- Breach notification requirements are dictated by laws and industry standards that have and will continue to change over time. Contracts with third parties, such as, research fund granting organizations, may also bound institutions to additional notification requirements. This checklist includes requirements for the most broadly applicable regulations, e.g. Payment Card Industry Data Security Standards, the Health Insurance Portability and Accountability Act, and the Family Educational Rights and Privacy Act. For the stated reasons, however, there may be other requirements institutions will need to incorporate.
- Given the trend toward increased use of external third parties, including cloud computing vendors, for providing services that use, collect, store, and/or process institutional data, institutions must take into account the shared responsibilities for incident response often necessitated by such arrangements. This checklist provides steps that must occur regardless of the location of a potential data breach. Who should assume responsibility for each of those step when a third party is involved will vary depending upon the nature of the external service provided, as well as the security-related terms of the contract between the institution and that party.
Training and Tools
In addition to establishing a coordinated, repeatable process for incident response (which this checklist facilitates), access to trained technical professionals and tools are also needed for effective incident response. While there is an abundance of security consulting firms available to supply these needs, institutions may find it more cost-effective to train and equip their own staffs to address incidents on an ongoing basis.
Training – There are many good sources of both management and technical training in computer incident handling techniques. The SANS Institute, for example, provides a number of courses (at this writing, six on the specialty of computer forensics alone). Training is also offered by some academic institutions and, of course, by many technical training vendors.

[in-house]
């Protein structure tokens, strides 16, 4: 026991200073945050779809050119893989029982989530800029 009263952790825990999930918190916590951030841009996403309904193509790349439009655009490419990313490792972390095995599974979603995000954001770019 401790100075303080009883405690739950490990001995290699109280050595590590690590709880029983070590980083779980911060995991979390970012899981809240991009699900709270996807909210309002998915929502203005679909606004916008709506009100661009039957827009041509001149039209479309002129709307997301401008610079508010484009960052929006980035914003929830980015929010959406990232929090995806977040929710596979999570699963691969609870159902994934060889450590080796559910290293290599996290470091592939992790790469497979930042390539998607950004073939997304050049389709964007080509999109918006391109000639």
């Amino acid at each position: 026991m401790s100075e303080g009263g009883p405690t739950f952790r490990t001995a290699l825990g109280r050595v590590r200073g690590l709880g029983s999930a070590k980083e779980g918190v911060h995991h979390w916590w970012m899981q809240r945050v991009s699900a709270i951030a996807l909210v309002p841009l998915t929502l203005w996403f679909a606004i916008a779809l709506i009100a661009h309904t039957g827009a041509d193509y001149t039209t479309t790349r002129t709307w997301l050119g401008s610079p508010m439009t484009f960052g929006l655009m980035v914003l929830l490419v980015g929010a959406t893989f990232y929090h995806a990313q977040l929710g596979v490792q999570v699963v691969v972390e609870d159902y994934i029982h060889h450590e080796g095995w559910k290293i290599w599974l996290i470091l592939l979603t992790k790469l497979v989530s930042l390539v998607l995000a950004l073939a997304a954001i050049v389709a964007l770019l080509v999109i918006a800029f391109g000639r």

Tools – Likewise, there is a wide range of incident response tools from both commercial and open source origins. Categories include but are not limited to:
- Scanning tools – These identify incident artifacts and/or characteristics of vulnerabilities that help gauge the scope of a given incident. Examples are: OS fingerprinting, TCP/UDP port scanning, and software vulnerability scanning.
- Acquisition tools – These copy data in pristine condition for later analysis. The scope of acquisition sits on a broad range: from a single file, to random access memory, to entire hard drive, and so on.
- Analysis tools – These help determine the behavior of unwanted activity, e.g., malicious insider activity and malware, so that conclusions can be reached regarding impact and needed remediation actions. A few examples are security event log analysis tools, network traffic analysis tools, and specialized tools that detect certain image characteristics(like pornographic material), or text format characteristics( like Social Security or credit card numbers).
- Reporting tools – These facilitate tagging and reporting of evidence in various formats suitable for the incident response team, management, law enforcement, and others.
- Workflow and documentation tools – These track every step in the incident response process, from initial report through resolution. Some also facilitate collection and storage of documentation at each step, as well as provide historical data needed to generate incident-related metrics.
Incident response tools in these and other categories are generally available as single products, although they might also be included in integrated product suites that seek to provide incident responders with a common "workbench" of tools from multiple categories. Additionally, these tools might be featured in products having much broader purposes than simply incident response. For example, products that facilitate governance, risk, and compliance process, i.e., GRC systems, typically include an incident/issue workflow and documentation component.
- The Incident Management and Response chapter of the EDUCAUSE Information Security Guide provides an overview of effective incident management approaches, a list of recommended tools for incident handlers, links to example practices at selected institutions, and other helpful guidance.
- NIST Special Publication 800-61: Computer Security Incident Handling Guide provides guidelines on detecting and handling incidents.
- NIST Special Publication 800-83: Guide to Malware Incident Prevention and Handling for Desktops and Laptops.
- NIST Special Publication 800-86: Guide to Integrating Forensic Techniques into Incident Response.